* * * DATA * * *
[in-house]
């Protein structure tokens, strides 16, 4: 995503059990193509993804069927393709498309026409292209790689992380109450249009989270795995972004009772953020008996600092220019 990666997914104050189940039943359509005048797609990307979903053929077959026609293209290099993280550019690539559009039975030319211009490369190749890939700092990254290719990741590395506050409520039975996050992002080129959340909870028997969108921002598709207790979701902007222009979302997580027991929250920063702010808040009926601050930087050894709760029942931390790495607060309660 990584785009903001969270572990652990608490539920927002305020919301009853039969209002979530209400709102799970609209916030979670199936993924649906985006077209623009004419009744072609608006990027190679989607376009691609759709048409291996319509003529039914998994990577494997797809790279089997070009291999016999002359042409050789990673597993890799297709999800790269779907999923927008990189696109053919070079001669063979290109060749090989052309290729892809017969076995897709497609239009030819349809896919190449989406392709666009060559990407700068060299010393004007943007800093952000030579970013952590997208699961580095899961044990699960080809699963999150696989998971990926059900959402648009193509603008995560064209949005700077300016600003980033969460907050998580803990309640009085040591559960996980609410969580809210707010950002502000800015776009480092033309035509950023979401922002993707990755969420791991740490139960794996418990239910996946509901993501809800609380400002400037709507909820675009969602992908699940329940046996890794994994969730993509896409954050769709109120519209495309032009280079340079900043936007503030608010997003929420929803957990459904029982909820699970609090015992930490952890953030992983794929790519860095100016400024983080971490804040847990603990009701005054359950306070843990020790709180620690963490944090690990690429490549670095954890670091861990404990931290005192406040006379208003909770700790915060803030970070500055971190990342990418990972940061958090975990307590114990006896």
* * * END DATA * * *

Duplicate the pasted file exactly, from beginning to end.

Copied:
[in-house]
């Protein structure tokens, strides 16, 4: 995503059990193509993804069927393709498309026409292209790689992380109450249009989270795995972004009772953020008996600092220019 990666997914104050189940039943359509005048797609990307979903053929077959026609293209290099993280550019690539559009039975030319211009490369190749890939700092990254290719990741590395506050409520039975996050992002080129959340909870028997969108921002598709207790979701902007222009979302997580027991929250920063702010808040009926601050930087050894709760029942931390790495607060309660 990584785009903001969270572990652990608490539920927002305020919301009853039969209002979530209400709102799970609209916030979670199936993924649906985006077209623009004419009744072609608006990027190679989607376009691609759709048409291996319509003529039914998994990577494997797809790279089997070009291999016999002359042409050789990673597993890799297709999800790269779907999923927008990189696109053919070079001669063979290109060749090989052309290729892809017969076995897709497609239009030819349809896919190449989406392709666009060559990407700068060299010393004007943007800093952000030579970013952590997208699961580095899961044990699960080809699963999150696989998971990926059900959402648009193509603008995560064209949005700077300016600003980033969460907050998580803990309640009085040591559960996980609410969580809210707010950002502000800015776009480092033309035509950023979401922002993707990755969420791991740490139960794996418990239910996946509901993501809800609380400002400037709507909820675009969602992908699940329940046996890794994994969730993509896409954050769709109120519209495309032009280079340079900043936007503030608010997003929420929803957990459904029982909820699970609090015992930490952890953030992983794929790519860095100016400024983080971490804040847990603990009701005054359950306070843990020790709180620690963490944090690990690429490549670095954890670091861990404990931290005192406040006379208003909770700790915060803030970070500055971190990342990418990972940061958090975990307590114990006896």